When you've lived in a property for a while it's easy to forget some of its quirks. You might be used to the fact that the front gate doesn't shut properly, or that the bathroom windows need fixing.

Potential buyers will be able to spot issues such as these when they inspect the property — and they can choose to fix them if they buy it. But it's harder for them to identify other things you might have forgotten about, such as not bothering to get consent when you built the deck 25 years ago.

You might think the deck is fine, but you need to front up about the consent issue, not least because it's the decent thing to do.

"When you're selling a property you are legally obliged to share all the relevant information about it," says Kevin Lampen-Smith, CEO of the Real Estate Agents Authority (REAA).

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"If work has been done on the property during your ownership ... the standard terms of the sale and purchase agreement require the seller to warrant that any legally required permits or consents were obtained.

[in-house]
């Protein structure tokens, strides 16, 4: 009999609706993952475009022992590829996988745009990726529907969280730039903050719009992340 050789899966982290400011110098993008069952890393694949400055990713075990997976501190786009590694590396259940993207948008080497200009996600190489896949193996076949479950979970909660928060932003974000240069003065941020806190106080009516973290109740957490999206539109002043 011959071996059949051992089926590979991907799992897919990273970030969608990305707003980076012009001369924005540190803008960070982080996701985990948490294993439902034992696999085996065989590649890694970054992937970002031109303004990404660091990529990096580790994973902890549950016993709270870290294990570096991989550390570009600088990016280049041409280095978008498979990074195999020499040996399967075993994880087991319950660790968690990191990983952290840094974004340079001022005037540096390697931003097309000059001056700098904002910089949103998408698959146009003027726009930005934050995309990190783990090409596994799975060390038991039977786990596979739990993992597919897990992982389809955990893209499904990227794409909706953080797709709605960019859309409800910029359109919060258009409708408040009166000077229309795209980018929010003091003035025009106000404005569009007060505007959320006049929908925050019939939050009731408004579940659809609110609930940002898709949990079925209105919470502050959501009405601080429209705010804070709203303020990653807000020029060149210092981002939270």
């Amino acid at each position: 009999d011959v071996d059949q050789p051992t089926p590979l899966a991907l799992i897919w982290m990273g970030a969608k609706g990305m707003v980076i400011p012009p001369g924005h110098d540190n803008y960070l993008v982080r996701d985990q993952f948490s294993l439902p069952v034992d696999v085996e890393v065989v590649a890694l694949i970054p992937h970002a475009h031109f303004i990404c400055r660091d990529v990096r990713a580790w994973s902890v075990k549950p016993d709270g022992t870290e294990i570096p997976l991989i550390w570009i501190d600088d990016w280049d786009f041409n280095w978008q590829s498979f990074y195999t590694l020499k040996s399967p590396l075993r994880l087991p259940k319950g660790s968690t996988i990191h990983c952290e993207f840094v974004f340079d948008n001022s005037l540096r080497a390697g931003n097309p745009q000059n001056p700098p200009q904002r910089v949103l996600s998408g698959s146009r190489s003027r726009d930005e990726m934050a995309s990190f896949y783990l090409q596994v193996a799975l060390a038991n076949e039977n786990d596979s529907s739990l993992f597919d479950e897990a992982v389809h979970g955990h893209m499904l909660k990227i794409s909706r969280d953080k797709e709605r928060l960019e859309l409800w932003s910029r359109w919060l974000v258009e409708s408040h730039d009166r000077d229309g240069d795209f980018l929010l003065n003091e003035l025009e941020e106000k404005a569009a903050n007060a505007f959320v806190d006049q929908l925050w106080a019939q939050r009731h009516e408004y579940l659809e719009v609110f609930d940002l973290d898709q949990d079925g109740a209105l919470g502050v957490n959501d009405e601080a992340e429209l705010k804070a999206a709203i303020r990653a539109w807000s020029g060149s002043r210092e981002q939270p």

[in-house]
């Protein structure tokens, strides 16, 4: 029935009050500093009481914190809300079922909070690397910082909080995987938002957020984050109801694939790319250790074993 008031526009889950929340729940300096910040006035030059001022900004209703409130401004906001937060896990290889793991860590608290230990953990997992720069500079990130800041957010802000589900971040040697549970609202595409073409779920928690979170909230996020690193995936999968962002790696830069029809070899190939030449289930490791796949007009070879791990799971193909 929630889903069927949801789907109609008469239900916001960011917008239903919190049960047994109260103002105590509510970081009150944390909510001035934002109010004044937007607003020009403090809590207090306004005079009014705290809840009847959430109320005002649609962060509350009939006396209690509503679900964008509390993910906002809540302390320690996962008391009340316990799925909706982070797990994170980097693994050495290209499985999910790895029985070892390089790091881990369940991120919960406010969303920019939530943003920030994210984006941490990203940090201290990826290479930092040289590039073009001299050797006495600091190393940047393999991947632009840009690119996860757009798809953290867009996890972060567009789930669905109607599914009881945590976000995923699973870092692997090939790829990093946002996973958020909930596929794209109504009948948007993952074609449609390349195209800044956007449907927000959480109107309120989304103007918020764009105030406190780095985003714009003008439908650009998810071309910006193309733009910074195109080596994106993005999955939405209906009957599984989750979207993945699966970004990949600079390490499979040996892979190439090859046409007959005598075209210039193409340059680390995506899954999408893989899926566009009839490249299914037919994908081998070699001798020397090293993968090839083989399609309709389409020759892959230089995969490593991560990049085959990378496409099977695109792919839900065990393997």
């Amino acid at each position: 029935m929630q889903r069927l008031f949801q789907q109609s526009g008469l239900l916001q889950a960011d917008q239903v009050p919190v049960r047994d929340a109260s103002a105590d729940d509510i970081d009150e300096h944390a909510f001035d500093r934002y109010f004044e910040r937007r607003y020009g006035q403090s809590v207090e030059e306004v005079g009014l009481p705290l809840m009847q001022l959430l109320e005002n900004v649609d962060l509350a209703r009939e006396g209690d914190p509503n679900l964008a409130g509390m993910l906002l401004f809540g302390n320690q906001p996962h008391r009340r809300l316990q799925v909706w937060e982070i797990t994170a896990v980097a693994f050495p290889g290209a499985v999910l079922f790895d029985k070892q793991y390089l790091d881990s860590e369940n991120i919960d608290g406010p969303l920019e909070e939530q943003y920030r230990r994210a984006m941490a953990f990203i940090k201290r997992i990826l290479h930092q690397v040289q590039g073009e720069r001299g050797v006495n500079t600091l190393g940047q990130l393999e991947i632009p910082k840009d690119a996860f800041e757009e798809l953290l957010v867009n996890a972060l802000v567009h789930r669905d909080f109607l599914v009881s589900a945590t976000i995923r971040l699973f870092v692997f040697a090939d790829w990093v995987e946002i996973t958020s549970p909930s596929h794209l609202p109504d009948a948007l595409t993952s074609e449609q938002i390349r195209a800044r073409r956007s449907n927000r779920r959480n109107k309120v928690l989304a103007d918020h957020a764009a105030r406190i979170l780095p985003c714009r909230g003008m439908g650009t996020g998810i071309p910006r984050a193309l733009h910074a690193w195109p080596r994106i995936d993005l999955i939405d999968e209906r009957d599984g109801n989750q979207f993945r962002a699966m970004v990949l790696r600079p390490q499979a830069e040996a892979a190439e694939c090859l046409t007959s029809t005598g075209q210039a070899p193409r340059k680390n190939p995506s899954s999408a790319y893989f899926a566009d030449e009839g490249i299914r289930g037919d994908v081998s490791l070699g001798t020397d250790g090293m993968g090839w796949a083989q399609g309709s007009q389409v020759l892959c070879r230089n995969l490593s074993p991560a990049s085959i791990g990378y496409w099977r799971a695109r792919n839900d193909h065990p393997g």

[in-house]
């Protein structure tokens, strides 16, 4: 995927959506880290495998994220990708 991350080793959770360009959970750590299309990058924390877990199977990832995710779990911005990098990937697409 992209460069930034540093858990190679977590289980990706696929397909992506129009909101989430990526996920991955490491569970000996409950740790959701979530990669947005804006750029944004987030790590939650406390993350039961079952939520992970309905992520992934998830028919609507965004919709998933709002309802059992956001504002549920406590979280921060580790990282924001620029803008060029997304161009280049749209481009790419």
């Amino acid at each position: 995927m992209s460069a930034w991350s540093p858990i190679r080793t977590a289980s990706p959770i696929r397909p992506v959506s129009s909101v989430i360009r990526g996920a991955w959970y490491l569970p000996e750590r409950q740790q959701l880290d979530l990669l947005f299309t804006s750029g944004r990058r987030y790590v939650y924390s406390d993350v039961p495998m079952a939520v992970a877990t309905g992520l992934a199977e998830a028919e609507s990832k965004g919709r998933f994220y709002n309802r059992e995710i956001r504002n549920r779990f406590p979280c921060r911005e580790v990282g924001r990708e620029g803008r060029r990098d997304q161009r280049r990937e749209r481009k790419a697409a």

"If you knowingly fail to disclose unconsented works, you are in breach of contract. This means there is a risk that the sale could fall over or that you could run into problems prior to settlement. Even worse, the buyer could take you to court for breach of warranty."

Your first step should be to discuss the issue with your licensed real estate agent and your lawyer, says Lampen-Smith. They are likely to advise that you are better off to disclose anything unconsented, or to strike out the applicable vendor warranties clause in the sale and purchase agreement.

"Once the real estate agent is aware of the situation, they are bound by their Code of Conduct to disclose it to any prospective buyers. If you tell them about any other issues to do with the property, but ask them not to tell anyone, they are required to stop working for you."

Some sellers worry about whether to tell an agent or prospective buyers about an issue that doesn't relate to the physical state of the property — such as it being the scene of a murder, suicide or violent crime.

"If you are in this situation as a seller, it's best to discuss what to do with your real estate agent," says Lampen-Smith.

"They cannot tell prospective buyers without your consent — and if they decide that a sensitive issue should be disclosed but you don't agree, they must cease to act for you."

Whatever the situation, whether it's unconsented work or a tragic event, honesty is the best policy. For independent advice, check out reaa.govt.nz.